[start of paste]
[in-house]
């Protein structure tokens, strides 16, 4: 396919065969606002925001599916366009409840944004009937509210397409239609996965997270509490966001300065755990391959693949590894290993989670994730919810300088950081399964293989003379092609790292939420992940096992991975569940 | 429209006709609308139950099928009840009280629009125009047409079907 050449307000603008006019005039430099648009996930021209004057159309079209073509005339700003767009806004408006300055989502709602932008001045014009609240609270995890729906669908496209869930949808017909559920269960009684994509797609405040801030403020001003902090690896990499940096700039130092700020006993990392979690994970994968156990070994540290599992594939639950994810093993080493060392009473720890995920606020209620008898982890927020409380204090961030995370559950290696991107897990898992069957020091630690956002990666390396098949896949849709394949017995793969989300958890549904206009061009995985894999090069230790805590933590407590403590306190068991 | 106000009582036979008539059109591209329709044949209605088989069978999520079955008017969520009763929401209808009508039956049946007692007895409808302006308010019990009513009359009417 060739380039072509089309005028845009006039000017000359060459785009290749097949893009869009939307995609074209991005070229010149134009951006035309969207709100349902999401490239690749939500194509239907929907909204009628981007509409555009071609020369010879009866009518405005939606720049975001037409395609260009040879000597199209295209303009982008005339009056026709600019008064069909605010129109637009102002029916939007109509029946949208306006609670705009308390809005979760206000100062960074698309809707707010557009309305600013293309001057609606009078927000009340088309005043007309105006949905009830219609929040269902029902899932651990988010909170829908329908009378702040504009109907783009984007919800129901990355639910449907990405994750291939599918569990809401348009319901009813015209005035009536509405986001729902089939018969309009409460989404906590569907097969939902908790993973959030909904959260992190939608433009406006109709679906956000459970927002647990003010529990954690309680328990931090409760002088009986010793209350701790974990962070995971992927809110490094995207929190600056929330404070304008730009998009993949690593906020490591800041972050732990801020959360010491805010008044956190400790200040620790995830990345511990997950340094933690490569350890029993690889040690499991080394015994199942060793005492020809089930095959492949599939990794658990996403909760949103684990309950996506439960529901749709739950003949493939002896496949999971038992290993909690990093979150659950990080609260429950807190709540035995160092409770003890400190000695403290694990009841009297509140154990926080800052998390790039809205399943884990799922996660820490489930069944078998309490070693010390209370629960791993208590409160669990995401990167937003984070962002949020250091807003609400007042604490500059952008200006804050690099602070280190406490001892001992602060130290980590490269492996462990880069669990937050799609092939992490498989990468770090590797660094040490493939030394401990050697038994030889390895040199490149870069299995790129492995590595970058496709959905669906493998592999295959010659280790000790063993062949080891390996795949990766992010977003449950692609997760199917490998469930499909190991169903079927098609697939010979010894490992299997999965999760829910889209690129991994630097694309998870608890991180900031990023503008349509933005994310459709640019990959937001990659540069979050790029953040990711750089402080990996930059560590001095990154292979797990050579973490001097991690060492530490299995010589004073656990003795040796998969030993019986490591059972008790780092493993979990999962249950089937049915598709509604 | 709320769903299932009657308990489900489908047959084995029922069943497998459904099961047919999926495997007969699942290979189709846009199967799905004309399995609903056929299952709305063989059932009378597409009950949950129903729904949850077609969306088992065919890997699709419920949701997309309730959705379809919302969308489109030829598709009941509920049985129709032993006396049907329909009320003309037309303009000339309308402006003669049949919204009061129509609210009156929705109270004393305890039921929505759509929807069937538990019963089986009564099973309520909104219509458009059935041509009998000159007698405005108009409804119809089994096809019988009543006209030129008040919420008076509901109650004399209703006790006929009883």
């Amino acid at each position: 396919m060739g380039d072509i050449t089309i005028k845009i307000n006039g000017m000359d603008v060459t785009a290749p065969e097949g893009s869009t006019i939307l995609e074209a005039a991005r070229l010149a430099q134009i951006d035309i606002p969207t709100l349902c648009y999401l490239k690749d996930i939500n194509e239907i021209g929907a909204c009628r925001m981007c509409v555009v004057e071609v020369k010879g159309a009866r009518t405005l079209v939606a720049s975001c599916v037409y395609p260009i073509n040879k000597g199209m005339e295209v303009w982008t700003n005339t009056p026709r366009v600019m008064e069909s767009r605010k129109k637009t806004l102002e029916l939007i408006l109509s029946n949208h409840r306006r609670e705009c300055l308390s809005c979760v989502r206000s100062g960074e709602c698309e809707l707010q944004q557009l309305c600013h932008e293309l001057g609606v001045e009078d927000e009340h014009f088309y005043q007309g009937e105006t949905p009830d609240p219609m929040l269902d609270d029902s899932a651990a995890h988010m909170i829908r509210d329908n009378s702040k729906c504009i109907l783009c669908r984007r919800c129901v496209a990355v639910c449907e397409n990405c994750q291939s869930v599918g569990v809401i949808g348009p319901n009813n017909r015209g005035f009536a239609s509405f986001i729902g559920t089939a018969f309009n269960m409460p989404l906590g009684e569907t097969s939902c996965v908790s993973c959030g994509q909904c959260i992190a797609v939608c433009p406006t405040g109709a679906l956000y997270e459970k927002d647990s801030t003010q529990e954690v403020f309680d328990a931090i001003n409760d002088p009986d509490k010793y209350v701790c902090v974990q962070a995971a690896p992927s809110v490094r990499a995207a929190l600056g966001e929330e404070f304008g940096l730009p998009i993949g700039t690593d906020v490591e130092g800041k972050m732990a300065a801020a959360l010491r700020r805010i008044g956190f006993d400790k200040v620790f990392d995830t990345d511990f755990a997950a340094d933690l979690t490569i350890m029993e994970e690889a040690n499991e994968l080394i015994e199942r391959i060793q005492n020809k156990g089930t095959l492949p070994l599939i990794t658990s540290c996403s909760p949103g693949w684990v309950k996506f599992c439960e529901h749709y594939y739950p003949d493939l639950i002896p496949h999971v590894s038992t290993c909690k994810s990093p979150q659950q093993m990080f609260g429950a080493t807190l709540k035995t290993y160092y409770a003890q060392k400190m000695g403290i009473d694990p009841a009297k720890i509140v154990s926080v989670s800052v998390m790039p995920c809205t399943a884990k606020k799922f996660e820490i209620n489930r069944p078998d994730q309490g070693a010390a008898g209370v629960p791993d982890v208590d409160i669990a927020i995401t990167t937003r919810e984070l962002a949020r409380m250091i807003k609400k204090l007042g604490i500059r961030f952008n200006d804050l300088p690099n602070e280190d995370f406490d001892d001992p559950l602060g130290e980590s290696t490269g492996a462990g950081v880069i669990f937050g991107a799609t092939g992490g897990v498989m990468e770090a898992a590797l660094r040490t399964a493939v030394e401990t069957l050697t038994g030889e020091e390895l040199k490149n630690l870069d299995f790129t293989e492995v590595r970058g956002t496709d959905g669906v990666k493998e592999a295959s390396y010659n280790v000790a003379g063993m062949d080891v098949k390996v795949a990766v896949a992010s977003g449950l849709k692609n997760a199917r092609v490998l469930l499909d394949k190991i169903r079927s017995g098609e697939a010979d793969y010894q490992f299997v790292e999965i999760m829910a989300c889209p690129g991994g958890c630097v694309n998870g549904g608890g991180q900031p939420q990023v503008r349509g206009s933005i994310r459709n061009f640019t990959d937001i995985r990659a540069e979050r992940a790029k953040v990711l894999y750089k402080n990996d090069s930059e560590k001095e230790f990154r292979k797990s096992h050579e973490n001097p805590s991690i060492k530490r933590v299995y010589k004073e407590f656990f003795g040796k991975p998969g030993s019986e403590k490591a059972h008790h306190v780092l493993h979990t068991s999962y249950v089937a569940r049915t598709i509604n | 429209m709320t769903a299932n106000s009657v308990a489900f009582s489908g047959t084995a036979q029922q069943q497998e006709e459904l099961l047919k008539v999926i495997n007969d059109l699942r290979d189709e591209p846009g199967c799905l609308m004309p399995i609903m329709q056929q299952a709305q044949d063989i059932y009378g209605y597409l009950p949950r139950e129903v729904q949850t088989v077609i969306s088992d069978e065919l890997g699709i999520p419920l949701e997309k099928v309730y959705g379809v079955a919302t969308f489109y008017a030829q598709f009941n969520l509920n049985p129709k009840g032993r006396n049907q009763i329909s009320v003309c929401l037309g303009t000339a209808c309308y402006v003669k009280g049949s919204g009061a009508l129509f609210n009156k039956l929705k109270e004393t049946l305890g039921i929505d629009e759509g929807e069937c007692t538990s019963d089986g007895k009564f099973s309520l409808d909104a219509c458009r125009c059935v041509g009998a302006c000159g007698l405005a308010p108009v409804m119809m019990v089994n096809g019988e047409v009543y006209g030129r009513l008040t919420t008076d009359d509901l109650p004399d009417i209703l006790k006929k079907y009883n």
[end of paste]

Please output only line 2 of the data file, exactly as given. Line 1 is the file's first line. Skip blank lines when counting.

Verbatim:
């Protein structure tokens, strides 16, 4: 396919065969606002925001599916366009409840944004009937509210397409239609996965997270509490966001300065755990391959693949590894290993989670994730919810300088950081399964293989003379092609790292939420992940096992991975569940 | 429209006709609308139950099928009840009280629009125009047409079907 050449307000603008006019005039430099648009996930021209004057159309079209073509005339700003767009806004408006300055989502709602932008001045014009609240609270995890729906669908496209869930949808017909559920269960009684994509797609405040801030403020001003902090690896990499940096700039130092700020006993990392979690994970994968156990070994540290599992594939639950994810093993080493060392009473720890995920606020209620008898982890927020409380204090961030995370559950290696991107897990898992069957020091630690956002990666390396098949896949849709394949017995793969989300958890549904206009061009995985894999090069230790805590933590407590403590306190068991 | 106000009582036979008539059109591209329709044949209605088989069978999520079955008017969520009763929401209808009508039956049946007692007895409808302006308010019990009513009359009417 060739380039072509089309005028845009006039000017000359060459785009290749097949893009869009939307995609074209991005070229010149134009951006035309969207709100349902999401490239690749939500194509239907929907909204009628981007509409555009071609020369010879009866009518405005939606720049975001037409395609260009040879000597199209295209303009982008005339009056026709600019008064069909605010129109637009102002029916939007109509029946949208306006609670705009308390809005979760206000100062960074698309809707707010557009309305600013293309001057609606009078927000009340088309005043007309105006949905009830219609929040269902029902899932651990988010909170829908329908009378702040504009109907783009984007919800129901990355639910449907990405994750291939599918569990809401348009319901009813015209005035009536509405986001729902089939018969309009409460989404906590569907097969939902908790993973959030909904959260992190939608433009406006109709679906956000459970927002647990003010529990954690309680328990931090409760002088009986010793209350701790974990962070995971992927809110490094995207929190600056929330404070304008730009998009993949690593906020490591800041972050732990801020959360010491805010008044956190400790200040620790995830990345511990997950340094933690490569350890029993690889040690499991080394015994199942060793005492020809089930095959492949599939990794658990996403909760949103684990309950996506439960529901749709739950003949493939002896496949999971038992290993909690990093979150659950990080609260429950807190709540035995160092409770003890400190000695403290694990009841009297509140154990926080800052998390790039809205399943884990799922996660820490489930069944078998309490070693010390209370629960791993208590409160669990995401990167937003984070962002949020250091807003609400007042604490500059952008200006804050690099602070280190406490001892001992602060130290980590490269492996462990880069669990937050799609092939992490498989990468770090590797660094040490493939030394401990050697038994030889390895040199490149870069299995790129492995590595970058496709959905669906493998592999295959010659280790000790063993062949080891390996795949990766992010977003449950692609997760199917490998469930499909190991169903079927098609697939010979010894490992299997999965999760829910889209690129991994630097694309998870608890991180900031990023503008349509933005994310459709640019990959937001990659540069979050790029953040990711750089402080990996930059560590001095990154292979797990050579973490001097991690060492530490299995010589004073656990003795040796998969030993019986490591059972008790780092493993979990999962249950089937049915598709509604 | 709320769903299932009657308990489900489908047959084995029922069943497998459904099961047919999926495997007969699942290979189709846009199967799905004309399995609903056929299952709305063989059932009378597409009950949950129903729904949850077609969306088992065919890997699709419920949701997309309730959705379809919302969308489109030829598709009941509920049985129709032993006396049907329909009320003309037309303009000339309308402006003669049949919204009061129509609210009156929705109270004393305890039921929505759509929807069937538990019963089986009564099973309520909104219509458009059935041509009998000159007698405005108009409804119809089994096809019988009543006209030129008040919420008076509901109650004399209703006790006929009883």